Cannabis needs more water in this stage than in the seedling stage since they begin to grow leaves and branches. As usual, stick your finger into the soil about 1 inch and see if it is damp. If it is, don’t water. If it is dry, add water. If your plant is in its forever home (a large pot), you’ll likely be watering every 2-4 days.
Flowering Stage-How often to Water Cannabis
Watering in the flowering stage is a little challenging for growers since cannabis is mature and has different requirements for nutrients and usually soaks up water faster because it has flowers to produce. We recommend watering every 2-3 days, but test your soil as usual to see if your plant even needs water.
There is a simple way to remember when to water cannabis:
When—If the soil is dry an inch deep, you can water. If the plants are drooping, you can water.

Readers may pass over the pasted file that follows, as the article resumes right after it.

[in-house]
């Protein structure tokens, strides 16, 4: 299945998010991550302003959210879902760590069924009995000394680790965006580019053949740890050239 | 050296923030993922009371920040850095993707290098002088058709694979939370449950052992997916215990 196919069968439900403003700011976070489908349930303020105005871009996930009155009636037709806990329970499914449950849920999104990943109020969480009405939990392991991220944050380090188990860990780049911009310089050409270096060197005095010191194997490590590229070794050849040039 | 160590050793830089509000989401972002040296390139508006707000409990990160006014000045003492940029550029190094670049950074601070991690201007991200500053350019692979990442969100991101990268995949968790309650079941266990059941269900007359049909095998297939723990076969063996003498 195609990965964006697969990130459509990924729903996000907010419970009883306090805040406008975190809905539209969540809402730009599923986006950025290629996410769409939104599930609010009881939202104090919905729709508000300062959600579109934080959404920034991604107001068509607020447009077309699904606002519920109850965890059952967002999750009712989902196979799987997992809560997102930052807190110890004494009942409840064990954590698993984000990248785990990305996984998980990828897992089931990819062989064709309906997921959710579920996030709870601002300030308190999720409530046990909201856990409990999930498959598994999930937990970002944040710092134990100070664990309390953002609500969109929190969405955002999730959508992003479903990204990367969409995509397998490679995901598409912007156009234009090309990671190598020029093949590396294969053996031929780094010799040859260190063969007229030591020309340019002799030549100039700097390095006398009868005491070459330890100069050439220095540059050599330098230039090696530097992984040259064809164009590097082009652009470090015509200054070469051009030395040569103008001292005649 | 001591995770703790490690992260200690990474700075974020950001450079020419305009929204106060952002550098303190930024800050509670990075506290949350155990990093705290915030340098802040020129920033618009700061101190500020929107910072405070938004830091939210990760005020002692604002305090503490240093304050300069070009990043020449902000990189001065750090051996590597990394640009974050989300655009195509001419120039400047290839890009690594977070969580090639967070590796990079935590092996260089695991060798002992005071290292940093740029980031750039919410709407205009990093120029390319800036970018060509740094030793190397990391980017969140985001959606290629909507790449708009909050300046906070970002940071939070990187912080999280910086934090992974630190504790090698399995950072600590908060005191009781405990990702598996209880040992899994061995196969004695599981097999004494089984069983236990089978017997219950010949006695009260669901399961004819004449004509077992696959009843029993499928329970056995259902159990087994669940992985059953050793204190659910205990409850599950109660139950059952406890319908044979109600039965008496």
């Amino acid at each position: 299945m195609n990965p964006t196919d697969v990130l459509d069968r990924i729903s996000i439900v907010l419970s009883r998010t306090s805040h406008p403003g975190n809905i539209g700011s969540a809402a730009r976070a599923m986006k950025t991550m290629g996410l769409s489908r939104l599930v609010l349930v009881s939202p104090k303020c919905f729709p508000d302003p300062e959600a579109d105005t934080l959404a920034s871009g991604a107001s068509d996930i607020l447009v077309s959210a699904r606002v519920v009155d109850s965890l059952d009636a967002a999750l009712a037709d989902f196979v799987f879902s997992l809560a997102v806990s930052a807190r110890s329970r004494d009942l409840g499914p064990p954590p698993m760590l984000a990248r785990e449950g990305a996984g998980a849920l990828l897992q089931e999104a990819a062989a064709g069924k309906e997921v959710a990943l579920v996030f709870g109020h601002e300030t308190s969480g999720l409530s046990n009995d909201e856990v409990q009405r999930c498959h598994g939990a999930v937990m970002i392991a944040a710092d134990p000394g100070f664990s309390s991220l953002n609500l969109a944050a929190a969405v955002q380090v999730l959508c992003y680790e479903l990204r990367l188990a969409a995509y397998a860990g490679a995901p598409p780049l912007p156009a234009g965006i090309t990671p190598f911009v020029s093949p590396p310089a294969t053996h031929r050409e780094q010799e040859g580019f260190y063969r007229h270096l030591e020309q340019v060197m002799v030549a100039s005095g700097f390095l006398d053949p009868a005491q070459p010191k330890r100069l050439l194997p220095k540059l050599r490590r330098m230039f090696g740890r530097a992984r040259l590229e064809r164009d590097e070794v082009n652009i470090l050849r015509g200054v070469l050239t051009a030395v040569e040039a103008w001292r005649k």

How—For mature plants (and vegetative plants), fully soak the soil so that water runs through. Get even the deepest parts of the soil wet.
Measure—keep track of your watering schedule! Write it in a log so you can effectively watch your plant’s growth over time and know how your plant reacts to different watering stages.
How do I know if I’m not watering correctly?
What are the signs of bad watering? Your plants will tell you. Check the leaves: If the leaves are wilted, curling, turning yellow, light, or crispy, you’re underwatering. If the leaves are soft, limp, fat, drooping, or floppy, you’re overwatering. The leaves should stand straight out and be proud of their shape. Cannabis plants are very communicative about how they’re feeling, just watch them.
Weigh the pot: If you’re very clever, you’ll weigh the pot when the soil is dry and weigh it again after watering—when the soil has absorbed enough water. You will know the weight differences before and after watering. Regularly weighing your pot can help you to decide when to water.
Stick your finger into the soil: You can also know when to water by checking the state of soil—poke one finger about 1-2 inches into the soil. If the soil feels dry, it’s time to water.
Factors that affect watering-How often to Water Cannabis